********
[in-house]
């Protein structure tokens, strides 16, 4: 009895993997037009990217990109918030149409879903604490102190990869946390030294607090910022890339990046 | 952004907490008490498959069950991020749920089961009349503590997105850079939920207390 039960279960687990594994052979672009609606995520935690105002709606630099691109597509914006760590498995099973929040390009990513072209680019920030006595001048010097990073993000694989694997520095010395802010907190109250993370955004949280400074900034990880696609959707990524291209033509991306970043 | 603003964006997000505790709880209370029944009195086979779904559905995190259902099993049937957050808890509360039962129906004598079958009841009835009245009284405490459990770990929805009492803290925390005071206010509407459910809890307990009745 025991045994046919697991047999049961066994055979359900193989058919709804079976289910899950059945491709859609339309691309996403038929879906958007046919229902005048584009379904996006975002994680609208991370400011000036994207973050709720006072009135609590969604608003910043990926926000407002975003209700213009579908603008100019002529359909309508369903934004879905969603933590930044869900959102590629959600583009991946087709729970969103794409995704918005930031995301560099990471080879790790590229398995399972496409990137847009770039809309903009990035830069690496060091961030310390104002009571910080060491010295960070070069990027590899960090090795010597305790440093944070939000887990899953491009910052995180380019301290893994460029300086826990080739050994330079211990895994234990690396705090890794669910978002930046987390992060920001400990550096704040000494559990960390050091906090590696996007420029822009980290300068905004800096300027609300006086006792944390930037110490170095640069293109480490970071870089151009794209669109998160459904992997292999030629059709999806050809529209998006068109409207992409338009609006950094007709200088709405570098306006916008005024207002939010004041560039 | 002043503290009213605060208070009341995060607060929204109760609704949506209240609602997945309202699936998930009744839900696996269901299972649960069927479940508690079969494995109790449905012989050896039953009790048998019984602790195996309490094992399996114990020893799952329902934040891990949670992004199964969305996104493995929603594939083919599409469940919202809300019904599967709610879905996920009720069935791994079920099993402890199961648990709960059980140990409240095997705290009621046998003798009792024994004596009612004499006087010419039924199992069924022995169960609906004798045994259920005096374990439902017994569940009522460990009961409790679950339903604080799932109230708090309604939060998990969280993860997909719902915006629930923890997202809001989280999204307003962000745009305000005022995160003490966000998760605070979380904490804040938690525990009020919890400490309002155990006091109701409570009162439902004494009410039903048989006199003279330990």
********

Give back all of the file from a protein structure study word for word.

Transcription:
[in-house]
């Protein structure tokens, strides 16, 4: 009895993997037009990217990109918030149409879903604490102190990869946390030294607090910022890339990046 | 952004907490008490498959069950991020749920089961009349503590997105850079939920207390 039960279960687990594994052979672009609606995520935690105002709606630099691109597509914006760590498995099973929040390009990513072209680019920030006595001048010097990073993000694989694997520095010395802010907190109250993370955004949280400074900034990880696609959707990524291209033509991306970043 | 603003964006997000505790709880209370029944009195086979779904559905995190259902099993049937957050808890509360039962129906004598079958009841009835009245009284405490459990770990929805009492803290925390005071206010509407459910809890307990009745 025991045994046919697991047999049961066994055979359900193989058919709804079976289910899950059945491709859609339309691309996403038929879906958007046919229902005048584009379904996006975002994680609208991370400011000036994207973050709720006072009135609590969604608003910043990926926000407002975003209700213009579908603008100019002529359909309508369903934004879905969603933590930044869900959102590629959600583009991946087709729970969103794409995704918005930031995301560099990471080879790790590229398995399972496409990137847009770039809309903009990035830069690496060091961030310390104002009571910080060491010295960070070069990027590899960090090795010597305790440093944070939000887990899953491009910052995180380019301290893994460029300086826990080739050994330079211990895994234990690396705090890794669910978002930046987390992060920001400990550096704040000494559990960390050091906090590696996007420029822009980290300068905004800096300027609300006086006792944390930037110490170095640069293109480490970071870089151009794209669109998160459904992997292999030629059709999806050809529209998006068109409207992409338009609006950094007709200088709405570098306006916008005024207002939010004041560039 | 002043503290009213605060208070009341995060607060929204109760609704949506209240609602997945309202699936998930009744839900696996269901299972649960069927479940508690079969494995109790449905012989050896039953009790048998019984602790195996309490094992399996114990020893799952329902934040891990949670992004199964969305996104493995929603594939083919599409469940919202809300019904599967709610879905996920009720069935791994079920099993402890199961648990709960059980140990409240095997705290009621046998003798009792024994004596009612004499006087010419039924199992069924022995169960609906004798045994259920005096374990439902017994569940009522460990009961409790679950339903604080799932109230708090309604939060998990969280993860997909719902915006629930923890997202809001989280999204307003962000745009305000005022995160003490966000998760605070979380904490804040938690525990009020919890400490309002155990006091109701409570009162439902004494009410039903048989006199003279330990």